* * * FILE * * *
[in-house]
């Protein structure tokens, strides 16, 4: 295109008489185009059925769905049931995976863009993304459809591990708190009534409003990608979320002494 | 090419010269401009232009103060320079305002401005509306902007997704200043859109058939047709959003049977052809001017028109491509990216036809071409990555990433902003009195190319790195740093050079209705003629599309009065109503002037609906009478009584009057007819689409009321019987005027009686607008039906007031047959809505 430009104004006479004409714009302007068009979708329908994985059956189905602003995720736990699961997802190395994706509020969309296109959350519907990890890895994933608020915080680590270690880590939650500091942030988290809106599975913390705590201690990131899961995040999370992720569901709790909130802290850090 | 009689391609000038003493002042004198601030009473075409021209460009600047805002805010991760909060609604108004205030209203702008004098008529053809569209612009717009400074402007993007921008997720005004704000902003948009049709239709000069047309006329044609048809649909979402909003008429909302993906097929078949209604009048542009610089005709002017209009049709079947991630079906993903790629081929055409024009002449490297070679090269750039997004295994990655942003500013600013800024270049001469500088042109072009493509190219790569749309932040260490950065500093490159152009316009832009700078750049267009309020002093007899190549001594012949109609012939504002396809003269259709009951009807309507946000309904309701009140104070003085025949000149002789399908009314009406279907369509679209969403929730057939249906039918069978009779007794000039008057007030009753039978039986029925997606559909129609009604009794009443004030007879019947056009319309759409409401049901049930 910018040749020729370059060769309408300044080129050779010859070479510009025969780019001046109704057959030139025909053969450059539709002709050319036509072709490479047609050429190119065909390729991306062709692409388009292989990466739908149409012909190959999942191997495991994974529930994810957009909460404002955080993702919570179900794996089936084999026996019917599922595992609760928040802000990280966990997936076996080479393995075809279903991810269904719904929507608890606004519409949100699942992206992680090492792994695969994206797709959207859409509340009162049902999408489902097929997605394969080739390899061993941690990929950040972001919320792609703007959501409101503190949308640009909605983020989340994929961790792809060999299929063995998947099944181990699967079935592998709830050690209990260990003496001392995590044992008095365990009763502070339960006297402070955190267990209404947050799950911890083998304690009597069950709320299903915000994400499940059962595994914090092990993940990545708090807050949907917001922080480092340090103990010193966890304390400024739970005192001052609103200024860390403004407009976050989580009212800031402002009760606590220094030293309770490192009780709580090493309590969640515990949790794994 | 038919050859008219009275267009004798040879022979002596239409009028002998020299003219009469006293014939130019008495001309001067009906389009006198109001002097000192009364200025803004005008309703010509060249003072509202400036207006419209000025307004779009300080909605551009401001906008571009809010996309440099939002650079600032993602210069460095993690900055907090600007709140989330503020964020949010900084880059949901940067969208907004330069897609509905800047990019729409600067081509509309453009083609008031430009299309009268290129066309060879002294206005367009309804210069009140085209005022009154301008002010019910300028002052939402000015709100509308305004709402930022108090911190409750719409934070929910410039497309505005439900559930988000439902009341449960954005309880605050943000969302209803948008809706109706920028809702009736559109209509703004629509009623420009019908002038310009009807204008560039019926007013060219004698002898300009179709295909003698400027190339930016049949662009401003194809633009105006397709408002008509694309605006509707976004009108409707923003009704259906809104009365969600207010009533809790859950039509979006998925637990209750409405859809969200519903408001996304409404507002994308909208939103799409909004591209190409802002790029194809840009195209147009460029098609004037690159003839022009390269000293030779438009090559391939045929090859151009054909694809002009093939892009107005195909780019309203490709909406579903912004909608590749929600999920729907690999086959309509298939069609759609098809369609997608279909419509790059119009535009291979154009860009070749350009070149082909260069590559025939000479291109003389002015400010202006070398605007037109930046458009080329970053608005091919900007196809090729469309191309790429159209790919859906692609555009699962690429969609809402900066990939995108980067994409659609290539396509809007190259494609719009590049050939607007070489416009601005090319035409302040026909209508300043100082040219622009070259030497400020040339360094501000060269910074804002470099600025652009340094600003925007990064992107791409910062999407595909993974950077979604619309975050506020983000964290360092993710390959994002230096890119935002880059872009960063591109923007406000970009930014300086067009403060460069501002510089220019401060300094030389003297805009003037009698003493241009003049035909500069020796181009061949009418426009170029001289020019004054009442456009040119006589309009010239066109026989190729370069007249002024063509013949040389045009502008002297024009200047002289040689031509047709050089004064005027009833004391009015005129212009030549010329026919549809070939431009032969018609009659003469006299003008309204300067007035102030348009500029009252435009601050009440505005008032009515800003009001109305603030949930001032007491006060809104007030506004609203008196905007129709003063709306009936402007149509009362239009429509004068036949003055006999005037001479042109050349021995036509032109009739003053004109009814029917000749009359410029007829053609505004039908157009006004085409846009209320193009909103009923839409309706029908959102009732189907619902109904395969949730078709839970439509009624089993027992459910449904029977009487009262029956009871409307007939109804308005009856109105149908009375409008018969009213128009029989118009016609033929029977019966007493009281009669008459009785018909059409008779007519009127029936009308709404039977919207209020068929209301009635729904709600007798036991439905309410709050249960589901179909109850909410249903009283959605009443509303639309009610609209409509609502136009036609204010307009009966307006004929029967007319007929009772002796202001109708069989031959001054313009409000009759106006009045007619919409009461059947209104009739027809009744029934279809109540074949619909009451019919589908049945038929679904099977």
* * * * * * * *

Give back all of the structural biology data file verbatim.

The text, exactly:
[in-house]
């Protein structure tokens, strides 16, 4: 295109008489185009059925769905049931995976863009993304459809591990708190009534409003990608979320002494 | 090419010269401009232009103060320079305002401005509306902007997704200043859109058939047709959003049977052809001017028109491509990216036809071409990555990433902003009195190319790195740093050079209705003629599309009065109503002037609906009478009584009057007819689409009321019987005027009686607008039906007031047959809505 430009104004006479004409714009302007068009979708329908994985059956189905602003995720736990699961997802190395994706509020969309296109959350519907990890890895994933608020915080680590270690880590939650500091942030988290809106599975913390705590201690990131899961995040999370992720569901709790909130802290850090 | 009689391609000038003493002042004198601030009473075409021209460009600047805002805010991760909060609604108004205030209203702008004098008529053809569209612009717009400074402007993007921008997720005004704000902003948009049709239709000069047309006329044609048809649909979402909003008429909302993906097929078949209604009048542009610089005709002017209009049709079947991630079906993903790629081929055409024009002449490297070679090269750039997004295994990655942003500013600013800024270049001469500088042109072009493509190219790569749309932040260490950065500093490159152009316009832009700078750049267009309020002093007899190549001594012949109609012939504002396809003269259709009951009807309507946000309904309701009140104070003085025949000149002789399908009314009406279907369509679209969403929730057939249906039918069978009779007794000039008057007030009753039978039986029925997606559909129609009604009794009443004030007879019947056009319309759409409401049901049930 910018040749020729370059060769309408300044080129050779010859070479510009025969780019001046109704057959030139025909053969450059539709002709050319036509072709490479047609050429190119065909390729991306062709692409388009292989990466739908149409012909190959999942191997495991994974529930994810957009909460404002955080993702919570179900794996089936084999026996019917599922595992609760928040802000990280966990997936076996080479393995075809279903991810269904719904929507608890606004519409949100699942992206992680090492792994695969994206797709959207859409509340009162049902999408489902097929997605394969080739390899061993941690990929950040972001919320792609703007959501409101503190949308640009909605983020989340994929961790792809060999299929063995998947099944181990699967079935592998709830050690209990260990003496001392995590044992008095365990009763502070339960006297402070955190267990209404947050799950911890083998304690009597069950709320299903915000994400499940059962595994914090092990993940990545708090807050949907917001922080480092340090103990010193966890304390400024739970005192001052609103200024860390403004407009976050989580009212800031402002009760606590220094030293309770490192009780709580090493309590969640515990949790794994 | 038919050859008219009275267009004798040879022979002596239409009028002998020299003219009469006293014939130019008495001309001067009906389009006198109001002097000192009364200025803004005008309703010509060249003072509202400036207006419209000025307004779009300080909605551009401001906008571009809010996309440099939002650079600032993602210069460095993690900055907090600007709140989330503020964020949010900084880059949901940067969208907004330069897609509905800047990019729409600067081509509309453009083609008031430009299309009268290129066309060879002294206005367009309804210069009140085209005022009154301008002010019910300028002052939402000015709100509308305004709402930022108090911190409750719409934070929910410039497309505005439900559930988000439902009341449960954005309880605050943000969302209803948008809706109706920028809702009736559109209509703004629509009623420009019908002038310009009807204008560039019926007013060219004698002898300009179709295909003698400027190339930016049949662009401003194809633009105006397709408002008509694309605006509707976004009108409707923003009704259906809104009365969600207010009533809790859950039509979006998925637990209750409405859809969200519903408001996304409404507002994308909208939103799409909004591209190409802002790029194809840009195209147009460029098609004037690159003839022009390269000293030779438009090559391939045929090859151009054909694809002009093939892009107005195909780019309203490709909406579903912004909608590749929600999920729907690999086959309509298939069609759609098809369609997608279909419509790059119009535009291979154009860009070749350009070149082909260069590559025939000479291109003389002015400010202006070398605007037109930046458009080329970053608005091919900007196809090729469309191309790429159209790919859906692609555009699962690429969609809402900066990939995108980067994409659609290539396509809007190259494609719009590049050939607007070489416009601005090319035409302040026909209508300043100082040219622009070259030497400020040339360094501000060269910074804002470099600025652009340094600003925007990064992107791409910062999407595909993974950077979604619309975050506020983000964290360092993710390959994002230096890119935002880059872009960063591109923007406000970009930014300086067009403060460069501002510089220019401060300094030389003297805009003037009698003493241009003049035909500069020796181009061949009418426009170029001289020019004054009442456009040119006589309009010239066109026989190729370069007249002024063509013949040389045009502008002297024009200047002289040689031509047709050089004064005027009833004391009015005129212009030549010329026919549809070939431009032969018609009659003469006299003008309204300067007035102030348009500029009252435009601050009440505005008032009515800003009001109305603030949930001032007491006060809104007030506004609203008196905007129709003063709306009936402007149509009362239009429509004068036949003055006999005037001479042109050349021995036509032109009739003053004109009814029917000749009359410029007829053609505004039908157009006004085409846009209320193009909103009923839409309706029908959102009732189907619902109904395969949730078709839970439509009624089993027992459910449904029977009487009262029956009871409307007939109804308005009856109105149908009375409008018969009213128009029989118009016609033929029977019966007493009281009669008459009785018909059409008779007519009127029936009308709404039977919207209020068929209301009635729904709600007798036991439905309410709050249960589901179909109850909410249903009283959605009443509303639309009610609209409509609502136009036609204010307009009966307006004929029967007319007929009772002796202001109708069989031959001054313009409000009759106006009045007619919409009461059947209104009739027809009744029934279809109540074949619909009451019919589908049945038929679904099977």